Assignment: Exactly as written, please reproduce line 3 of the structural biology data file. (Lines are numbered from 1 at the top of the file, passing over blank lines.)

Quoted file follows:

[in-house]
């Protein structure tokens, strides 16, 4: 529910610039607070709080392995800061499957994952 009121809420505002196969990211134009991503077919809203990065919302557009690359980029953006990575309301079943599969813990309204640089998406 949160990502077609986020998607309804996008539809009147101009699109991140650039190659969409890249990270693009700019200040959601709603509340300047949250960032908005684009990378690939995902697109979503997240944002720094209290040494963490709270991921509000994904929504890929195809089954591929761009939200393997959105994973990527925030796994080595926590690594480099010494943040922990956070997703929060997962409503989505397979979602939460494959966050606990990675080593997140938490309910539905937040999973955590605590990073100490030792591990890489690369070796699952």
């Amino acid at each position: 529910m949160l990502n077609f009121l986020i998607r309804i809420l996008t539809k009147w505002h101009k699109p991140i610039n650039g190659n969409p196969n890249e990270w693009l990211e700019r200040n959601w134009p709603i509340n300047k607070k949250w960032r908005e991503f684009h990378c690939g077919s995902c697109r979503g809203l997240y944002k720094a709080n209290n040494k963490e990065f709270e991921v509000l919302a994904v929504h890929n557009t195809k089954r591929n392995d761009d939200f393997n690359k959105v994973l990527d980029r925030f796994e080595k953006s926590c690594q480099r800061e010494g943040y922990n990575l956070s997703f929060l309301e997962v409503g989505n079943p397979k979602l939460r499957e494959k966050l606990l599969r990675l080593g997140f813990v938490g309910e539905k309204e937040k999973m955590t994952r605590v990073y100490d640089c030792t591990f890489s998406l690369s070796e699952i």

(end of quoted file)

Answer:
């Amino acid at each position: 529910m949160l990502n077609f009121l986020i998607r309804i809420l996008t539809k009147w505002h101009k699109p991140i610039n650039g190659n969409p196969n890249e990270w693009l990211e700019r200040n959601w134009p709603i509340n300047k607070k949250w960032r908005e991503f684009h990378c690939g077919s995902c697109r979503g809203l997240y944002k720094a709080n209290n040494k963490e990065f709270e991921v509000l919302a994904v929504h890929n557009t195809k089954r591929n392995d761009d939200f393997n690359k959105v994973l990527d980029r925030f796994e080595k953006s926590c690594q480099r800061e010494g943040y922990n990575l956070s997703f929060l309301e997962v409503g989505n079943p397979k979602l939460r499957e494959k966050l606990l599969r990675l080593g997140f813990v938490g309910e539905k309204e937040k999973m955590t994952r605590v990073y100490d640089c030792t591990f890489s998406l690369s070796e699952i």